Each funded project will be expected to present a comprehensive competency-based credit-bearing training program and curriculum (plus alternate designs, if any) to the Head Start Bureau at the end of this grant project period. All elements of the training program, including but not limited to recruitment, entry requirements, course content, credit hours, primary and alternate delivery modalities, time requirements, implementation plans and schedule, staffing qualifications, program and student assessments (including a method or strategy for the assessment of the competencies to be acquired by trainees), program accreditation, credentialing mechanisms, articulation plans/processes/agreements, and cost factors are to be included in this presentation. At some point in the future, the Head Start Bureau intends to require a common set of competencies and skills for Family Workers. Model curricula developed under this Announcement will be used to help determine the requisite training and credential attainment for these workers. Therefore, successful applicants are also expected to declare their intent to implement their proposed program after the end of the grant period, independent of any additional Federal support, if the Head Start Bureau determines that their model is sufficient to meet the training needs of Head Start Family Workers.

The Bureau in concert with national experts and practitioners will carry out a comprehensive review of all final submissions. The review will include examination of how proposed programs will enhance the capacities of trainees in all of the areas addressed in the Head Start Program Performance Standards and sub-areas of the eleven Family Workers “Competency Goals and Indicators” as defined in Appendix B. As a result of this review, the Bureau will examine the possible establishment and implementation of a Family Worker Training Program Resource Data Base incorporating all training programs conforming to Head Start's requirements. Those providers and programs included in the Data Base will be deemed to be responsive and appropriate for use by local program Family Worker staff in pursuing courses of studies and credentialing.

Grantees will be expected to attend a three-day Orientation Meeting regarding this Initiative in Washington D.C. to be held no later than six weeks after grant award. The Head Start Bureau and a work group of national consultants on competency-based training and credentialing will convene to engage with grantees regarding programmatic issues and Bureau expectations for this initiative. Applicants need to budget for the three-day Orientation meeting.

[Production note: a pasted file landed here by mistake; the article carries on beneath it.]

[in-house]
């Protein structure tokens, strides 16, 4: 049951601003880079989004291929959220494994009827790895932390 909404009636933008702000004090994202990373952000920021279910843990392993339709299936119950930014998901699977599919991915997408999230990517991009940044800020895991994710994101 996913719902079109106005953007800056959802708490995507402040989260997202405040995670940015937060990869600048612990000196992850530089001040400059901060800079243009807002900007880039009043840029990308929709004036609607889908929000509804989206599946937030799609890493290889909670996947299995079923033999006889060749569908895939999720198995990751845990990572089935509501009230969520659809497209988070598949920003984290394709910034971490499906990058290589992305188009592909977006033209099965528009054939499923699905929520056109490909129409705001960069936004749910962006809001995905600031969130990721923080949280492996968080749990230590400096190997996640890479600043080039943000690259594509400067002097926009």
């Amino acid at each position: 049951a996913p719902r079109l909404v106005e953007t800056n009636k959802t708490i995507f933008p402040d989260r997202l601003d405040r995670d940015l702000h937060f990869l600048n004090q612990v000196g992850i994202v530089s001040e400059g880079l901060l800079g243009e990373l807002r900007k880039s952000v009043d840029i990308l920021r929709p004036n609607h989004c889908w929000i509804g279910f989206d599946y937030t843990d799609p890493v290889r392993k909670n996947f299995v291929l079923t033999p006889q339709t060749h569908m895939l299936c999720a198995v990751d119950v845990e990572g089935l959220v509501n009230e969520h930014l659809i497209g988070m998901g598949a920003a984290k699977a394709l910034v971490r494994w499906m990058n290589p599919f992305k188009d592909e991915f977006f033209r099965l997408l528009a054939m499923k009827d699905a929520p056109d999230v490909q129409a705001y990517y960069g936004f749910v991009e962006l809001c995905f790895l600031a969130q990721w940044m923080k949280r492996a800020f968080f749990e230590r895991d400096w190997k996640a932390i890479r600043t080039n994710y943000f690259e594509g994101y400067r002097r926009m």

Part II. Program Information and Requirements

A. Statutory Authority

The Head Start Act, as amended 42 U.S.C. 9801 et seq.

B. Eligible Applicants

Applicants must be public or private institutions of higher education or nonprofit or for profit organizations with experience and knowledge in working with early childhood programs for young children birth to age five. In accordance with 45 CFR 74.81, for profit organizations must waive their profit when applying for funding under this announcement.

C. Project Duration

Awards will be made on a competitive basis and will be for a one-year period. The total project period will be one year.

D. Federal Share of Project Costs

A total of approximately $1,000,000 in ACF funds will be available.

E. Number of Projects To Be Funded

ACF will fund up to ten applicants. An individual discretionary grant will be awarded to a successful applicant in order to foster achievement of the goals of this Head Start initiative.

F. Matching Requirement

Although there are no matching requirements, applicants are encouraged to provide non-Federal contributions to the project.

Part III. Application Requirements

A. Purpose

The project description provides a major means by which an application is evaluated and ranked to compete with other applications for available assistance. The project description should be concise and complete and should address the activity for which Federal funds are being requested. Supporting documents should be included where they can present information clearly and succinctly.